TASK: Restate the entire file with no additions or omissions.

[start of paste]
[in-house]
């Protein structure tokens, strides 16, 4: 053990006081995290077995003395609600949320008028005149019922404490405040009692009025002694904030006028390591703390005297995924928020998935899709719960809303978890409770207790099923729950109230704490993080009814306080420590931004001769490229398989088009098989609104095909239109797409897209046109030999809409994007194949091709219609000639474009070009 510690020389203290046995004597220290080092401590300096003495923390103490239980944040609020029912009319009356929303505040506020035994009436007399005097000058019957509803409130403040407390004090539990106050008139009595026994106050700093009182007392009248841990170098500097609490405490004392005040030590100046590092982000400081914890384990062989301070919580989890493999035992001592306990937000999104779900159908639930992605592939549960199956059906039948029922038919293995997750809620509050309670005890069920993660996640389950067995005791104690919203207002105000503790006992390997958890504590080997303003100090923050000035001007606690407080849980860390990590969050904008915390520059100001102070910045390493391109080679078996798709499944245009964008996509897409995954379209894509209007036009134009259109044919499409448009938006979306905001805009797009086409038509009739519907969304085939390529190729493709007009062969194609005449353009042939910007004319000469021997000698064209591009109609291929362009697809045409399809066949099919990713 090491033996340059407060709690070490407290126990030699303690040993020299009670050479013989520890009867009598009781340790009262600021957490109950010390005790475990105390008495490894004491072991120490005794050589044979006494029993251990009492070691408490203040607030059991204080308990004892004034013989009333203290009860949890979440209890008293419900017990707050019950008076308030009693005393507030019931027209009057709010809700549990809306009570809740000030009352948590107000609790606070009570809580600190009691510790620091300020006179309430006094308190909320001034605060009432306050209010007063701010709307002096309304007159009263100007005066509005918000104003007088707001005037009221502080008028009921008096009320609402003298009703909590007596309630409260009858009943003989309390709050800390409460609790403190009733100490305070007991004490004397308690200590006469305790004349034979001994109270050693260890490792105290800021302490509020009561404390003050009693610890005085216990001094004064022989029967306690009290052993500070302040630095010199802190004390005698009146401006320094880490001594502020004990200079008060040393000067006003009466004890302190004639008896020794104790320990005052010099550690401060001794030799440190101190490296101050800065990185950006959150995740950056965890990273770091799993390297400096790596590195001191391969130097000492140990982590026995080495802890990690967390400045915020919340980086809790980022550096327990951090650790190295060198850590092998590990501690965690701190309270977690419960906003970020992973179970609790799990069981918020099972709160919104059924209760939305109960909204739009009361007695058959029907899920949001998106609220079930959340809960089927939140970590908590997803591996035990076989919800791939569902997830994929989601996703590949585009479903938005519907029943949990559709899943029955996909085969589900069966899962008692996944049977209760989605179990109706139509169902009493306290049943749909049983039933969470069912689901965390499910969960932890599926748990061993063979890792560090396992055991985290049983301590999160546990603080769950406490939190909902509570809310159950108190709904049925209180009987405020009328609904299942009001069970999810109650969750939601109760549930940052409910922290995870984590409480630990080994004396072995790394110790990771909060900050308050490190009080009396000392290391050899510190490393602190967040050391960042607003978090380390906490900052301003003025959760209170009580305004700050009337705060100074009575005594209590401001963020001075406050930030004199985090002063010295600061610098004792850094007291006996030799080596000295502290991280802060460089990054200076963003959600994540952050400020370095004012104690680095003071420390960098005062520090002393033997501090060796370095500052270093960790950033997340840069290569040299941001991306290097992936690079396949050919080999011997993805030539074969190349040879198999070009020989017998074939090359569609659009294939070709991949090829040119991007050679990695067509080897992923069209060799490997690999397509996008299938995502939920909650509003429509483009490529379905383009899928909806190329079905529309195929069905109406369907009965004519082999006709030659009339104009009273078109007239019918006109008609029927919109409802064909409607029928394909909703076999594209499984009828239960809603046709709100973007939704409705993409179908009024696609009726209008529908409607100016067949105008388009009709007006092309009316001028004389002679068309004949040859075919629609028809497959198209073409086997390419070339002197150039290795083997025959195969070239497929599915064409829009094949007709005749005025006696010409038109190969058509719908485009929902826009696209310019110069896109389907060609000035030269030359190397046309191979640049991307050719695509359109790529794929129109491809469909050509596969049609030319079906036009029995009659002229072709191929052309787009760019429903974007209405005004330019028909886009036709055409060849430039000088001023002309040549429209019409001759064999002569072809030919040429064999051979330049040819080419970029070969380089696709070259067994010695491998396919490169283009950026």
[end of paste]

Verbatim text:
[in-house]
């Protein structure tokens, strides 16, 4: 053990006081995290077995003395609600949320008028005149019922404490405040009692009025002694904030006028390591703390005297995924928020998935899709719960809303978890409770207790099923729950109230704490993080009814306080420590931004001769490229398989088009098989609104095909239109797409897209046109030999809409994007194949091709219609000639474009070009 510690020389203290046995004597220290080092401590300096003495923390103490239980944040609020029912009319009356929303505040506020035994009436007399005097000058019957509803409130403040407390004090539990106050008139009595026994106050700093009182007392009248841990170098500097609490405490004392005040030590100046590092982000400081914890384990062989301070919580989890493999035992001592306990937000999104779900159908639930992605592939549960199956059906039948029922038919293995997750809620509050309670005890069920993660996640389950067995005791104690919203207002105000503790006992390997958890504590080997303003100090923050000035001007606690407080849980860390990590969050904008915390520059100001102070910045390493391109080679078996798709499944245009964008996509897409995954379209894509209007036009134009259109044919499409448009938006979306905001805009797009086409038509009739519907969304085939390529190729493709007009062969194609005449353009042939910007004319000469021997000698064209591009109609291929362009697809045409399809066949099919990713 090491033996340059407060709690070490407290126990030699303690040993020299009670050479013989520890009867009598009781340790009262600021957490109950010390005790475990105390008495490894004491072991120490005794050589044979006494029993251990009492070691408490203040607030059991204080308990004892004034013989009333203290009860949890979440209890008293419900017990707050019950008076308030009693005393507030019931027209009057709010809700549990809306009570809740000030009352948590107000609790606070009570809580600190009691510790620091300020006179309430006094308190909320001034605060009432306050209010007063701010709307002096309304007159009263100007005066509005918000104003007088707001005037009221502080008028009921008096009320609402003298009703909590007596309630409260009858009943003989309390709050800390409460609790403190009733100490305070007991004490004397308690200590006469305790004349034979001994109270050693260890490792105290800021302490509020009561404390003050009693610890005085216990001094004064022989029967306690009290052993500070302040630095010199802190004390005698009146401006320094880490001594502020004990200079008060040393000067006003009466004890302190004639008896020794104790320990005052010099550690401060001794030799440190101190490296101050800065990185950006959150995740950056965890990273770091799993390297400096790596590195001191391969130097000492140990982590026995080495802890990690967390400045915020919340980086809790980022550096327990951090650790190295060198850590092998590990501690965690701190309270977690419960906003970020992973179970609790799990069981918020099972709160919104059924209760939305109960909204739009009361007695058959029907899920949001998106609220079930959340809960089927939140970590908590997803591996035990076989919800791939569902997830994929989601996703590949585009479903938005519907029943949990559709899943029955996909085969589900069966899962008692996944049977209760989605179990109706139509169902009493306290049943749909049983039933969470069912689901965390499910969960932890599926748990061993063979890792560090396992055991985290049983301590999160546990603080769950406490939190909902509570809310159950108190709904049925209180009987405020009328609904299942009001069970999810109650969750939601109760549930940052409910922290995870984590409480630990080994004396072995790394110790990771909060900050308050490190009080009396000392290391050899510190490393602190967040050391960042607003978090380390906490900052301003003025959760209170009580305004700050009337705060100074009575005594209590401001963020001075406050930030004199985090002063010295600061610098004792850094007291006996030799080596000295502290991280802060460089990054200076963003959600994540952050400020370095004012104690680095003071420390960098005062520090002393033997501090060796370095500052270093960790950033997340840069290569040299941001991306290097992936690079396949050919080999011997993805030539074969190349040879198999070009020989017998074939090359569609659009294939070709991949090829040119991007050679990695067509080897992923069209060799490997690999397509996008299938995502939920909650509003429509483009490529379905383009899928909806190329079905529309195929069905109406369907009965004519082999006709030659009339104009009273078109007239019918006109008609029927919109409802064909409607029928394909909703076999594209499984009828239960809603046709709100973007939704409705993409179908009024696609009726209008529908409607100016067949105008388009009709007006092309009316001028004389002679068309004949040859075919629609028809497959198209073409086997390419070339002197150039290795083997025959195969070239497929599915064409829009094949007709005749005025006696010409038109190969058509719908485009929902826009696209310019110069896109389907060609000035030269030359190397046309191979640049991307050719695509359109790529794929129109491809469909050509596969049609030319079906036009029995009659002229072709191929052309787009760019429903974007209405005004330019028909886009036709055409060849430039000088001023002309040549429209019409001759064999002569072809030919040429064999051979330049040819080419970029070969380089696709070259067994010695491998396919490169283009950026």